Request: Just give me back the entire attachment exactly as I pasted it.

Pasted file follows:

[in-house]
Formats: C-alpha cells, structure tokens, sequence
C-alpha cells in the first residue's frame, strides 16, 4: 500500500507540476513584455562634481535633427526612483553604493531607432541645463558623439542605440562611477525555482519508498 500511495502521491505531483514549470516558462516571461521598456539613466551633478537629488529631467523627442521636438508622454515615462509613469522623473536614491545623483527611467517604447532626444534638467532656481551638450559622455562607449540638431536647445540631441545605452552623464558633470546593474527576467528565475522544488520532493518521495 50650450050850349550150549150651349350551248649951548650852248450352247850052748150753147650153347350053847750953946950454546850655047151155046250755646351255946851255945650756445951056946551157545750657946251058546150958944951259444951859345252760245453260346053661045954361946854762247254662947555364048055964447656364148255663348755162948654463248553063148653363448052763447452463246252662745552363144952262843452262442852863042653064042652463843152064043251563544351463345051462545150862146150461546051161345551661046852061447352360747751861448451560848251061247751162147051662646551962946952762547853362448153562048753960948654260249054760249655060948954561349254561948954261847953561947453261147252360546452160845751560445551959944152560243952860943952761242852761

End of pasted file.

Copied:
[in-house]
Formats: C-alpha cells, structure tokens, sequence
C-alpha cells in the first residue's frame, strides 16, 4: 500500500507540476513584455562634481535633427526612483553604493531607432541645463558623439542605440562611477525555482519508498 500511495502521491505531483514549470516558462516571461521598456539613466551633478537629488529631467523627442521636438508622454515615462509613469522623473536614491545623483527611467517604447532626444534638467532656481551638450559622455562607449540638431536647445540631441545605452552623464558633470546593474527576467528565475522544488520532493518521495 50650450050850349550150549150651349350551248649951548650852248450352247850052748150753147650153347350053847750953946950454546850655047151155046250755646351255946851255945650756445951056946551157545750657946251058546150958944951259444951859345252760245453260346053661045954361946854762247254662947555364048055964447656364148255663348755162948654463248553063148653363448052763447452463246252662745552363144952262843452262442852863042653064042652463843152064043251563544351463345051462545150862146150461546051161345551661046852061447352360747751861448451560848251061247751162147051662646551962946952762547853362448153562048753960948654260249054760249655060948954561349254561948954261847953561947453261147252360546452160845751560445551959944152560243952860943952761242852761